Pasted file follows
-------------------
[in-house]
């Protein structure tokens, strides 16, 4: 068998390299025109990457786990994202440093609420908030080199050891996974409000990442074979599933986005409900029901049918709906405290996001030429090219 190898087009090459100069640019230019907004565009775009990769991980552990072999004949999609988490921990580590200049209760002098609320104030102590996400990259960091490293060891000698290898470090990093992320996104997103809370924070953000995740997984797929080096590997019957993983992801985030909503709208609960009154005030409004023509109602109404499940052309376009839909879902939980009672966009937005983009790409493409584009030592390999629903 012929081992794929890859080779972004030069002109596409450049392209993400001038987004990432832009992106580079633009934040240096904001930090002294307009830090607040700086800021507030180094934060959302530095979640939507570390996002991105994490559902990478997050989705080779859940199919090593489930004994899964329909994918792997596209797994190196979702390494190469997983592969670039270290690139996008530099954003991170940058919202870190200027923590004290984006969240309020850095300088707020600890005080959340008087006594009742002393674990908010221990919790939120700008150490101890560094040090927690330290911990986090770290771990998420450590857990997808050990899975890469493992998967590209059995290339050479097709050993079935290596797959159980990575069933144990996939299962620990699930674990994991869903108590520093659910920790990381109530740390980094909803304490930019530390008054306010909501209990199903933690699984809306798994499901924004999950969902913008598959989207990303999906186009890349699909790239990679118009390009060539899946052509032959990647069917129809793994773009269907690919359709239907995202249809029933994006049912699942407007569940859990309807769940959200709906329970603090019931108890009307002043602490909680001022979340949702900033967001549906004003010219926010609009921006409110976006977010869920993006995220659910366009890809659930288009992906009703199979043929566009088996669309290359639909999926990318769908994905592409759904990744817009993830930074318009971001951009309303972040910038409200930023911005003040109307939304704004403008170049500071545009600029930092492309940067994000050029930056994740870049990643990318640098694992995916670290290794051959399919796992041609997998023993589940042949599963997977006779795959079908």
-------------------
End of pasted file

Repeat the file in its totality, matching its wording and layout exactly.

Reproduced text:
[in-house]
């Protein structure tokens, strides 16, 4: 068998390299025109990457786990994202440093609420908030080199050891996974409000990442074979599933986005409900029901049918709906405290996001030429090219 190898087009090459100069640019230019907004565009775009990769991980552990072999004949999609988490921990580590200049209760002098609320104030102590996400990259960091490293060891000698290898470090990093992320996104997103809370924070953000995740997984797929080096590997019957993983992801985030909503709208609960009154005030409004023509109602109404499940052309376009839909879902939980009672966009937005983009790409493409584009030592390999629903 012929081992794929890859080779972004030069002109596409450049392209993400001038987004990432832009992106580079633009934040240096904001930090002294307009830090607040700086800021507030180094934060959302530095979640939507570390996002991105994490559902990478997050989705080779859940199919090593489930004994899964329909994918792997596209797994190196979702390494190469997983592969670039270290690139996008530099954003991170940058919202870190200027923590004290984006969240309020850095300088707020600890005080959340008087006594009742002393674990908010221990919790939120700008150490101890560094040090927690330290911990986090770290771990998420450590857990997808050990899975890469493992998967590209059995290339050479097709050993079935290596797959159980990575069933144990996939299962620990699930674990994991869903108590520093659910920790990381109530740390980094909803304490930019530390008054306010909501209990199903933690699984809306798994499901924004999950969902913008598959989207990303999906186009890349699909790239990679118009390009060539899946052509032959990647069917129809793994773009269907690919359709239907995202249809029933994006049912699942407007569940859990309807769940959200709906329970603090019931108890009307002043602490909680001022979340949702900033967001549906004003010219926010609009921006409110976006977010869920993006995220659910366009890809659930288009992906009703199979043929566009088996669309290359639909999926990318769908994905592409759904990744817009993830930074318009971001951009309303972040910038409200930023911005003040109307939304704004403008170049500071545009600029930092492309940067994000050029930056994740870049990643990318640098694992995916670290290794051959399919796992041609997998023993589940042949599963997977006779795959079908």